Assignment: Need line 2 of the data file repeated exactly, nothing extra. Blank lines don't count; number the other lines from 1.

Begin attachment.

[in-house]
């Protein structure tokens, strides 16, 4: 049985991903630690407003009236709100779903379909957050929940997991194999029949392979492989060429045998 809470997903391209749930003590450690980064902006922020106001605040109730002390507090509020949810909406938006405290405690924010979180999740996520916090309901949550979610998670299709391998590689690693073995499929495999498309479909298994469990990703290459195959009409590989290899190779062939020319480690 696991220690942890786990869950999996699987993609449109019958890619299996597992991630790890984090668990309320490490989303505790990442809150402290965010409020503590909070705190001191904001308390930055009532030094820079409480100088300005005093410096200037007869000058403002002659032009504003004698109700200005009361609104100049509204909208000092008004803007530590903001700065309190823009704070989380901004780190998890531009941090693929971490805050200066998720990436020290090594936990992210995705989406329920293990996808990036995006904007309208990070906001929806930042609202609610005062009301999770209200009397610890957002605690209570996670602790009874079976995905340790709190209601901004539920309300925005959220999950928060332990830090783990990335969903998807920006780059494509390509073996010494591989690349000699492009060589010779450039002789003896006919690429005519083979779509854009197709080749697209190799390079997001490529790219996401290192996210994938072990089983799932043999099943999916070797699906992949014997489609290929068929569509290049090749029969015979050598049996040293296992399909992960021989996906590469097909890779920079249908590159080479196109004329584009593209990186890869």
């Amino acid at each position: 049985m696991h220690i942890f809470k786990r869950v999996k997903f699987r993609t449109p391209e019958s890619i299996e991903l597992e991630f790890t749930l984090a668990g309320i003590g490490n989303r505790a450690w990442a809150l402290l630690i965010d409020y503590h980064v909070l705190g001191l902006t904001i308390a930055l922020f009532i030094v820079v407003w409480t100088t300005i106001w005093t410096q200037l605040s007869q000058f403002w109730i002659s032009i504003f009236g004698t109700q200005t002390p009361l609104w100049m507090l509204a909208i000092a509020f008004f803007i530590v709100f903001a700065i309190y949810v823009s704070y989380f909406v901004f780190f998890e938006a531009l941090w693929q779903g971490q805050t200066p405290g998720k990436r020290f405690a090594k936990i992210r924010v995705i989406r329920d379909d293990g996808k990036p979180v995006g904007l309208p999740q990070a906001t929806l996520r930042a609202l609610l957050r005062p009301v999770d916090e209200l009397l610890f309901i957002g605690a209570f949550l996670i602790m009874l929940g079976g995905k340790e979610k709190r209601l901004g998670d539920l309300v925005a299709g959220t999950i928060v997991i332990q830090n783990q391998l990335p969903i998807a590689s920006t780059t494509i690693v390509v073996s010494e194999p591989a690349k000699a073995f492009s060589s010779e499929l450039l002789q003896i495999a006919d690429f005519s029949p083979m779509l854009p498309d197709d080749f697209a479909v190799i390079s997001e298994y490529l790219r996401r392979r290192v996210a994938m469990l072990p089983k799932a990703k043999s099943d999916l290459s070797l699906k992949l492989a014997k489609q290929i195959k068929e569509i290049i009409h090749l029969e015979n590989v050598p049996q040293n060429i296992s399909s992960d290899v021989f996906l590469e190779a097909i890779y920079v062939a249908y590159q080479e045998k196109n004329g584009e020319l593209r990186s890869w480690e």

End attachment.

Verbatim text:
């Protein structure tokens, strides 16, 4: 049985991903630690407003009236709100779903379909957050929940997991194999029949392979492989060429045998 809470997903391209749930003590450690980064902006922020106001605040109730002390507090509020949810909406938006405290405690924010979180999740996520916090309901949550979610998670299709391998590689690693073995499929495999498309479909298994469990990703290459195959009409590989290899190779062939020319480690 696991220690942890786990869950999996699987993609449109019958890619299996597992991630790890984090668990309320490490989303505790990442809150402290965010409020503590909070705190001191904001308390930055009532030094820079409480100088300005005093410096200037007869000058403002002659032009504003004698109700200005009361609104100049509204909208000092008004803007530590903001700065309190823009704070989380901004780190998890531009941090693929971490805050200066998720990436020290090594936990992210995705989406329920293990996808990036995006904007309208990070906001929806930042609202609610005062009301999770209200009397610890957002605690209570996670602790009874079976995905340790709190209601901004539920309300925005959220999950928060332990830090783990990335969903998807920006780059494509390509073996010494591989690349000699492009060589010779450039002789003896006919690429005519083979779509854009197709080749697209190799390079997001490529790219996401290192996210994938072990089983799932043999099943999916070797699906992949014997489609290929068929569509290049090749029969015979050598049996040293296992399909992960021989996906590469097909890779920079249908590159080479196109004329584009593209990186890869």